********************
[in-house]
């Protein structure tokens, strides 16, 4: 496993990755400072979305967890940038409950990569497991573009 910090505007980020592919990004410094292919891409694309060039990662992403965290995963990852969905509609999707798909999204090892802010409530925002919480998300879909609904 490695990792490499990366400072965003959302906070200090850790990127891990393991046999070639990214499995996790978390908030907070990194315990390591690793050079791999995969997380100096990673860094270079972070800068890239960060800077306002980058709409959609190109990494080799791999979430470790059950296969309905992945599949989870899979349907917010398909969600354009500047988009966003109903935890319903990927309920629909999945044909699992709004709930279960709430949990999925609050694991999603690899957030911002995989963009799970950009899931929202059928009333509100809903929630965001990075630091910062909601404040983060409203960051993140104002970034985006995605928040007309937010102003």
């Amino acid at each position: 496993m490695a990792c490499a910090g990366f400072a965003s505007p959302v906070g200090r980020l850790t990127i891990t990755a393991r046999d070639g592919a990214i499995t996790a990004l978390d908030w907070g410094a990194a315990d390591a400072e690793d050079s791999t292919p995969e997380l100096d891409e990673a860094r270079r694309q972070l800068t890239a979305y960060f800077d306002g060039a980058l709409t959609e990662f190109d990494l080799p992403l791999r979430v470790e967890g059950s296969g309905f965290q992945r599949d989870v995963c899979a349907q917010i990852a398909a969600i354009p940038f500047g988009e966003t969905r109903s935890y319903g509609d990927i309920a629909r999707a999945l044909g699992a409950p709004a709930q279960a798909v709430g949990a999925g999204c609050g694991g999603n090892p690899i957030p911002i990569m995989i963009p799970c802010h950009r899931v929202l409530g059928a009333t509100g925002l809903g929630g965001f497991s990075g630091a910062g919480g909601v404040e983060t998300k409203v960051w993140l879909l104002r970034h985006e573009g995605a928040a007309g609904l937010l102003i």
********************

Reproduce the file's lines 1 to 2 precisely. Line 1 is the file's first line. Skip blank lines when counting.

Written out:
[in-house]
């Protein structure tokens, strides 16, 4: 496993990755400072979305967890940038409950990569497991573009 910090505007980020592919990004410094292919891409694309060039990662992403965290995963990852969905509609999707798909999204090892802010409530925002919480998300879909609904 490695990792490499990366400072965003959302906070200090850790990127891990393991046999070639990214499995996790978390908030907070990194315990390591690793050079791999995969997380100096990673860094270079972070800068890239960060800077306002980058709409959609190109990494080799791999979430470790059950296969309905992945599949989870899979349907917010398909969600354009500047988009966003109903935890319903990927309920629909999945044909699992709004709930279960709430949990999925609050694991999603690899957030911002995989963009799970950009899931929202059928009333509100809903929630965001990075630091910062909601404040983060409203960051993140104002970034985006995605928040007309937010102003």